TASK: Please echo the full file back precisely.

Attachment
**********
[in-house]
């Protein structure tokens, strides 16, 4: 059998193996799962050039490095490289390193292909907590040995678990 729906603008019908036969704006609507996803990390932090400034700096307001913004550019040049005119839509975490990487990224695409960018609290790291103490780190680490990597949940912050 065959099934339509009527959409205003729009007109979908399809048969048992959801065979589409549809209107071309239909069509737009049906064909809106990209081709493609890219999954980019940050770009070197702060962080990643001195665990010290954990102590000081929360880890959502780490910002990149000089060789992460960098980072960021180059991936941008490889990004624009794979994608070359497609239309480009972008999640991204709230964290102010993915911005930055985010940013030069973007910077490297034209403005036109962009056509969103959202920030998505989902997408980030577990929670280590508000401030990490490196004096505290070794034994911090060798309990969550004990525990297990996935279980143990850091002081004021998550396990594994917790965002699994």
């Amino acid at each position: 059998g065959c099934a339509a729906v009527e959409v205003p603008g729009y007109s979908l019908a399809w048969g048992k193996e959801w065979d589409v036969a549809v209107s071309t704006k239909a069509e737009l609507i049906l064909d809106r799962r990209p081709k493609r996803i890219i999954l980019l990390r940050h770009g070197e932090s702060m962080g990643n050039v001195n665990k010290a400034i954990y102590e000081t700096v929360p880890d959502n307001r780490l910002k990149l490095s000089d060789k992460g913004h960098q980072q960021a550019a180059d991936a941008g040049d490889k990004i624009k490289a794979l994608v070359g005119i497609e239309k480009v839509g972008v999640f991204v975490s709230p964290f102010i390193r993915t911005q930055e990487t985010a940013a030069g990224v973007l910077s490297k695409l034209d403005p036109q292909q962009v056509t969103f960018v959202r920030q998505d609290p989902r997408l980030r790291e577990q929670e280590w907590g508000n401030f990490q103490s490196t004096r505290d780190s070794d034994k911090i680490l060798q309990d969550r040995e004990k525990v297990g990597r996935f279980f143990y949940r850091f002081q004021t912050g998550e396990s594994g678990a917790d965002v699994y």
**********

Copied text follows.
[in-house]
């Protein structure tokens, strides 16, 4: 059998193996799962050039490095490289390193292909907590040995678990 729906603008019908036969704006609507996803990390932090400034700096307001913004550019040049005119839509975490990487990224695409960018609290790291103490780190680490990597949940912050 065959099934339509009527959409205003729009007109979908399809048969048992959801065979589409549809209107071309239909069509737009049906064909809106990209081709493609890219999954980019940050770009070197702060962080990643001195665990010290954990102590000081929360880890959502780490910002990149000089060789992460960098980072960021180059991936941008490889990004624009794979994608070359497609239309480009972008999640991204709230964290102010993915911005930055985010940013030069973007910077490297034209403005036109962009056509969103959202920030998505989902997408980030577990929670280590508000401030990490490196004096505290070794034994911090060798309990969550004990525990297990996935279980143990850091002081004021998550396990594994917790965002699994």
């Amino acid at each position: 059998g065959c099934a339509a729906v009527e959409v205003p603008g729009y007109s979908l019908a399809w048969g048992k193996e959801w065979d589409v036969a549809v209107s071309t704006k239909a069509e737009l609507i049906l064909d809106r799962r990209p081709k493609r996803i890219i999954l980019l990390r940050h770009g070197e932090s702060m962080g990643n050039v001195n665990k010290a400034i954990y102590e000081t700096v929360p880890d959502n307001r780490l910002k990149l490095s000089d060789k992460g913004h960098q980072q960021a550019a180059d991936a941008g040049d490889k990004i624009k490289a794979l994608v070359g005119i497609e239309k480009v839509g972008v999640f991204v975490s709230p964290f102010i390193r993915t911005q930055e990487t985010a940013a030069g990224v973007l910077s490297k695409l034209d403005p036109q292909q962009v056509t969103f960018v959202r920030q998505d609290p989902r997408l980030r790291e577990q929670e280590w907590g508000n401030f990490q103490s490196t004096r505290d780190s070794d034994k911090i680490l060798q309990d969550r040995e004990k525990v297990g990597r996935f279980f143990y949940r850091f002081q004021t912050g998550e396990s594994g678990a917790d965002v699994y």